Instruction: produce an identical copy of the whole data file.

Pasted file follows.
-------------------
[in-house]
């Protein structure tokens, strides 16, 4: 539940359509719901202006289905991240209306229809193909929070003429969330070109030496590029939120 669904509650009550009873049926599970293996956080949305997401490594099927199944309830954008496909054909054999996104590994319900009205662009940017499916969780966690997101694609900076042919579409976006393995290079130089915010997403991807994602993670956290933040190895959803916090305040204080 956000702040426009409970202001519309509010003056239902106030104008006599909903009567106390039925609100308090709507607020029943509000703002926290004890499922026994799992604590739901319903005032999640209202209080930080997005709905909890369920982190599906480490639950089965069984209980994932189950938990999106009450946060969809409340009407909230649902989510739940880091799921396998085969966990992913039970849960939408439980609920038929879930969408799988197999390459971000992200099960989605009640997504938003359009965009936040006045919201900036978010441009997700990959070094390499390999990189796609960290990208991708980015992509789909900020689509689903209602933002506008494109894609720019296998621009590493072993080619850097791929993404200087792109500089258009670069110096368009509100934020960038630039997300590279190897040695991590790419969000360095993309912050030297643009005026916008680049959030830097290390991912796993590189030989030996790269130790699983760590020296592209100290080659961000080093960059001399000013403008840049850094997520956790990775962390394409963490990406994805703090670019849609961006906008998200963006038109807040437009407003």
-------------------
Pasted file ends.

[in-house]
């Protein structure tokens, strides 16, 4: 539940359509719901202006289905991240209306229809193909929070003429969330070109030496590029939120 669904509650009550009873049926599970293996956080949305997401490594099927199944309830954008496909054909054999996104590994319900009205662009940017499916969780966690997101694609900076042919579409976006393995290079130089915010997403991807994602993670956290933040190895959803916090305040204080 956000702040426009409970202001519309509010003056239902106030104008006599909903009567106390039925609100308090709507607020029943509000703002926290004890499922026994799992604590739901319903005032999640209202209080930080997005709905909890369920982190599906480490639950089965069984209980994932189950938990999106009450946060969809409340009407909230649902989510739940880091799921396998085969966990992913039970849960939408439980609920038929879930969408799988197999390459971000992200099960989605009640997504938003359009965009936040006045919201900036978010441009997700990959070094390499390999990189796609960290990208991708980015992509789909900020689509689903209602933002506008494109894609720019296998621009590493072993080619850097791929993404200087792109500089258009670069110096368009509100934020960038630039997300590279190897040695991590790419969000360095993309912050030297643009005026916008680049959030830097290390991912796993590189030989030996790269130790699983760590020296592209100290080659961000080093960059001399000013403008840049850094997520956790990775962390394409963490990406994805703090670019849609961006906008998200963006038109807040437009407003």